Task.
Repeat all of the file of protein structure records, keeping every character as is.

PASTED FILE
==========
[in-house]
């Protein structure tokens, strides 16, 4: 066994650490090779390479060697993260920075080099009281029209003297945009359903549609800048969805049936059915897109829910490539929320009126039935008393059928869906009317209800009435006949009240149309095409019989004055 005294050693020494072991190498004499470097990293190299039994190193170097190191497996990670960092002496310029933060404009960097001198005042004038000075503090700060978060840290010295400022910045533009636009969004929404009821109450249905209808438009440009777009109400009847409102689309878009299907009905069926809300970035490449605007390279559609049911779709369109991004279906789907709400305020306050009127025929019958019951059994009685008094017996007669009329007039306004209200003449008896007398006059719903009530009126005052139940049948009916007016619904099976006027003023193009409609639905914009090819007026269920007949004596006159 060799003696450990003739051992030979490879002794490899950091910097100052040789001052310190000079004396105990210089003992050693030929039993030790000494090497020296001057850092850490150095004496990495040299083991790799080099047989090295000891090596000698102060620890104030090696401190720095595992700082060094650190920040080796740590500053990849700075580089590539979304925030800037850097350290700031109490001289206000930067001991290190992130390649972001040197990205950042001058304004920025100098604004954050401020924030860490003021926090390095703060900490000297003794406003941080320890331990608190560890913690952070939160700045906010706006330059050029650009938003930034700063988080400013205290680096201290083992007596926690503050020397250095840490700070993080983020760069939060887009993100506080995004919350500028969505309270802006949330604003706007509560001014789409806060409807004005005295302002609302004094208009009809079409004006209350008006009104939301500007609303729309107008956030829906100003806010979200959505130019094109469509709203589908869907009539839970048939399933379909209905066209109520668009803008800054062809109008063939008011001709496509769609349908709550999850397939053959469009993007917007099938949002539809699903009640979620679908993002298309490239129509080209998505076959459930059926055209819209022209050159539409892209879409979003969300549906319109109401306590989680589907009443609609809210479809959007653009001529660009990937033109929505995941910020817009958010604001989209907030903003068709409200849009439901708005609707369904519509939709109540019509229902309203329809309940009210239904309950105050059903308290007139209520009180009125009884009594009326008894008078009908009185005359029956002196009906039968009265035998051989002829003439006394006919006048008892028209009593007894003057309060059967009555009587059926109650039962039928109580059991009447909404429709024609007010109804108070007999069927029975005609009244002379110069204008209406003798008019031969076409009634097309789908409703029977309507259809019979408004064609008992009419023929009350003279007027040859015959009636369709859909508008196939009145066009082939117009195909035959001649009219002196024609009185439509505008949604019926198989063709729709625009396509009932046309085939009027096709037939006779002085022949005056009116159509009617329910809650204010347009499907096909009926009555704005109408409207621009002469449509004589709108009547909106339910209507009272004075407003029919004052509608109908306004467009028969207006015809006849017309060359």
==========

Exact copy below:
[in-house]
């Protein structure tokens, strides 16, 4: 066994650490090779390479060697993260920075080099009281029209003297945009359903549609800048969805049936059915897109829910490539929320009126039935008393059928869906009317209800009435006949009240149309095409019989004055 005294050693020494072991190498004499470097990293190299039994190193170097190191497996990670960092002496310029933060404009960097001198005042004038000075503090700060978060840290010295400022910045533009636009969004929404009821109450249905209808438009440009777009109400009847409102689309878009299907009905069926809300970035490449605007390279559609049911779709369109991004279906789907709400305020306050009127025929019958019951059994009685008094017996007669009329007039306004209200003449008896007398006059719903009530009126005052139940049948009916007016619904099976006027003023193009409609639905914009090819007026269920007949004596006159 060799003696450990003739051992030979490879002794490899950091910097100052040789001052310190000079004396105990210089003992050693030929039993030790000494090497020296001057850092850490150095004496990495040299083991790799080099047989090295000891090596000698102060620890104030090696401190720095595992700082060094650190920040080796740590500053990849700075580089590539979304925030800037850097350290700031109490001289206000930067001991290190992130390649972001040197990205950042001058304004920025100098604004954050401020924030860490003021926090390095703060900490000297003794406003941080320890331990608190560890913690952070939160700045906010706006330059050029650009938003930034700063988080400013205290680096201290083992007596926690503050020397250095840490700070993080983020760069939060887009993100506080995004919350500028969505309270802006949330604003706007509560001014789409806060409807004005005295302002609302004094208009009809079409004006209350008006009104939301500007609303729309107008956030829906100003806010979200959505130019094109469509709203589908869907009539839970048939399933379909209905066209109520668009803008800054062809109008063939008011001709496509769609349908709550999850397939053959469009993007917007099938949002539809699903009640979620679908993002298309490239129509080209998505076959459930059926055209819209022209050159539409892209879409979003969300549906319109109401306590989680589907009443609609809210479809959007653009001529660009990937033109929505995941910020817009958010604001989209907030903003068709409200849009439901708005609707369904519509939709109540019509229902309203329809309940009210239904309950105050059903308290007139209520009180009125009884009594009326008894008078009908009185005359029956002196009906039968009265035998051989002829003439006394006919006048008892028209009593007894003057309060059967009555009587059926109650039962039928109580059991009447909404429709024609007010109804108070007999069927029975005609009244002379110069204008209406003798008019031969076409009634097309789908409703029977309507259809019979408004064609008992009419023929009350003279007027040859015959009636369709859909508008196939009145066009082939117009195909035959001649009219002196024609009185439509505008949604019926198989063709729709625009396509009932046309085939009027096709037939006779002085022949005056009116159509009617329910809650204010347009499907096909009926009555704005109408409207621009002469449509004589709108009547909106339910209507009272004075407003029919004052509608109908306004467009028969207006015809006849017309060359």